Activist credits UHCL with inspiration to mobilize young Latinos to vote

October 1, 2018 | Katherine Adams

Activist credits UHCL with inspiration to mobilize young Latinos to vote

In 2014, Antonio Arellano started working on his bachelor’s in communication at University of Houston-Clear Lake. But his two-semester internship at the Houston Chronicle led straight to a job at KTRK-Channel 13 as their first-ever social media influencer, hired to engage a new, younger demographic from the millennial/Latino perspective about city and community events. “I hit the ground running,” he said. “I was honored to help shape our station embraced a new era of social media news dissemination.”

Arellano is in the center of local politics, and is using his combined passion for community involvement and social media to highlight what he believes are some of Houston’s most acute political challenges. “Harris County is 40 percent Latino,” Arellano said. “Yet, we have never had a single Latino mayor. There’s never been a Latino county judge.”

As communications director of Jolt, a nonpartisan, non-profit organization focusing on Latino voter registration, mobilization and year-round issue organizing, Arellano said that it’s time for Latinos to shift their mindset from minority to majority. “Minorities are not powerful or influential, but Latinos are in the majority now and we should embrace it and all the change that can come with that.”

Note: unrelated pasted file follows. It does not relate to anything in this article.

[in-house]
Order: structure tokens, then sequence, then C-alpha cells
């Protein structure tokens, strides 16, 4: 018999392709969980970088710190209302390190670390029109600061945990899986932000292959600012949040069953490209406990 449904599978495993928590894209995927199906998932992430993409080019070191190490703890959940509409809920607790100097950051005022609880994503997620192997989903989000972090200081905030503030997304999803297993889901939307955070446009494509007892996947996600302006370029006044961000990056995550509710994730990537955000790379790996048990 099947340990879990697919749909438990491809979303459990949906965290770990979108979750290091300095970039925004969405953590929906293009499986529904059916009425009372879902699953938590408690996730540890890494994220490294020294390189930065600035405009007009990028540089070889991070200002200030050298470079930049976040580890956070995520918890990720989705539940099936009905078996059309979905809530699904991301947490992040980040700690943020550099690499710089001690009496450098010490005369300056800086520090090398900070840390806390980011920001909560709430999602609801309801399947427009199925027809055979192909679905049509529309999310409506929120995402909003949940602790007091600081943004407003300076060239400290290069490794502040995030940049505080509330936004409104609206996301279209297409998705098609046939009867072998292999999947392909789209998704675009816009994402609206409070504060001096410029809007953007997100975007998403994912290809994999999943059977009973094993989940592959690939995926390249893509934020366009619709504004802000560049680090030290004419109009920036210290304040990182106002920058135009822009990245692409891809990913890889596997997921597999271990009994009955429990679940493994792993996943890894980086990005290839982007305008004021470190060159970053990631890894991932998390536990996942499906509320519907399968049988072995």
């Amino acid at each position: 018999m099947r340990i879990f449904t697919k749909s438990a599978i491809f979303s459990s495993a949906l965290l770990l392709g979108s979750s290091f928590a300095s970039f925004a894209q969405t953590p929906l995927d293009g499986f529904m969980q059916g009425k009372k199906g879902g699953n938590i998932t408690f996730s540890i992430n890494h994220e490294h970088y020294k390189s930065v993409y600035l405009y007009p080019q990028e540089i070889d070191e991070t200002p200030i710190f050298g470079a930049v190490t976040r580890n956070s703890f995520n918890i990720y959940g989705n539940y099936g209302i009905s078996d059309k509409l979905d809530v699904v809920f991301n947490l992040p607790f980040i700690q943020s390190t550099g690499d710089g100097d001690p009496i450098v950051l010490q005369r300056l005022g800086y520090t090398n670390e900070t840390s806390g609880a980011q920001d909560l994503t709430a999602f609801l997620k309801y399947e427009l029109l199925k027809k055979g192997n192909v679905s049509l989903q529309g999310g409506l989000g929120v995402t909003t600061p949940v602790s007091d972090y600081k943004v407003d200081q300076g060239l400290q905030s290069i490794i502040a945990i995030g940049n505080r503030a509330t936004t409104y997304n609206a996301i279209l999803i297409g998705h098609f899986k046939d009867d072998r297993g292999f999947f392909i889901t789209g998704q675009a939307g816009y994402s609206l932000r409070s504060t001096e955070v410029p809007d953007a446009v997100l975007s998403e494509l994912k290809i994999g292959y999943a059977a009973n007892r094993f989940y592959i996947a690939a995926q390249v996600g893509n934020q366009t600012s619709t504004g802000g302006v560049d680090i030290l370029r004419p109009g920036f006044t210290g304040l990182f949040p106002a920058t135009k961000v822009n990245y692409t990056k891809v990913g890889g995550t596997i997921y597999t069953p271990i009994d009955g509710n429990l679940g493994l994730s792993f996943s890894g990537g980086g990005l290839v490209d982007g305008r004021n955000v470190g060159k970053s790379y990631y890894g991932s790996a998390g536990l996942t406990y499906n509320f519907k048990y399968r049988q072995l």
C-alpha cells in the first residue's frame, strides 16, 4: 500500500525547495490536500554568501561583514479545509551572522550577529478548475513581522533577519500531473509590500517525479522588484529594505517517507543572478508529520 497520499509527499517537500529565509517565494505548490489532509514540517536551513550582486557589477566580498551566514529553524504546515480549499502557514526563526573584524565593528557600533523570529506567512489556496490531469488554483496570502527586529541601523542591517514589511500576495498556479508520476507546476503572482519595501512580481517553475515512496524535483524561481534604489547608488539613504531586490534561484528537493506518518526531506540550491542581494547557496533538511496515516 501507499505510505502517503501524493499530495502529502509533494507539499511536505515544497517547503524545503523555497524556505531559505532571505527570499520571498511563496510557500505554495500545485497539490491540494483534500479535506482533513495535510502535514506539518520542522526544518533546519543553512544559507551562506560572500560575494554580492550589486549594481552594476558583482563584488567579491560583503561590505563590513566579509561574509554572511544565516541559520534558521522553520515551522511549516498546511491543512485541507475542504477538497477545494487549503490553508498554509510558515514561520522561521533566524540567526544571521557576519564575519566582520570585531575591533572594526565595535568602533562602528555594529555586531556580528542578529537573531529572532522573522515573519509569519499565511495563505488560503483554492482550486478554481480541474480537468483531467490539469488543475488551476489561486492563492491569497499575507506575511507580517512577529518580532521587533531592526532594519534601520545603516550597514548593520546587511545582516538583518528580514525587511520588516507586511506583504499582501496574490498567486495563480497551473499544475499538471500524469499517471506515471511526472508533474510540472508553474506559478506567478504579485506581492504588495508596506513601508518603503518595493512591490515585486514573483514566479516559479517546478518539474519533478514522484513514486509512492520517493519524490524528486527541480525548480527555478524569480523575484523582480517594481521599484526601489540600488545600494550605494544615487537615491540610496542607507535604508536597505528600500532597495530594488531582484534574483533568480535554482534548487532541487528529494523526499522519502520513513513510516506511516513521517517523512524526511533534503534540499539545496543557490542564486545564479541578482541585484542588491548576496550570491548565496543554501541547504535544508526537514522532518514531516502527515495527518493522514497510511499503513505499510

Although Arellano says he is not directly connected to any candidate’s campaign, he is using their rallies to amplify his own message of inclusivity and immigration reform in Texas, by voter registrations, mobile billboard and other means. “We’re putting out the facts and letting people make their own decisions,” he said. “The election is Nov. 6, but what keeps me up at night is getting as many people to register to vote before the Oct. 9 deadline. I want to get everyone between 18-25 registered to vote.”

This is the first time in history, Arellano noted, that millennials will be the largest eligible voting population – not baby boomers. “We can decide this election,” he said. “We need to get the Latino vote out and get good representation at the ballot boxes. I’m trying to educate and empower Latino voters and bring about transformative change.”

Arellano hopes to continue his education, noting the impact of his time at UHCL. “My experience there was so phenomenal,” he said. “It catapulted me into a new era of personal success, not just journalistic success. I connected and engaged with the student body there. I hope to continue my degree in fall 2019.”

He added, “At UHCL I realized we are going to be remembered for our actions. We need to stop looking for leaders. It’s you, step up, fill the void. The people who will change America are in my contact list on my phone. UHCL is a place to educate and polish future leaders. We have a messaging and leadership crisis in the U.S. and other countries are looking at us in disbelief. This is our fight,” he said. “It’s on us.”

To pick up voter registration forms, visit the UHCL Dean of Students Office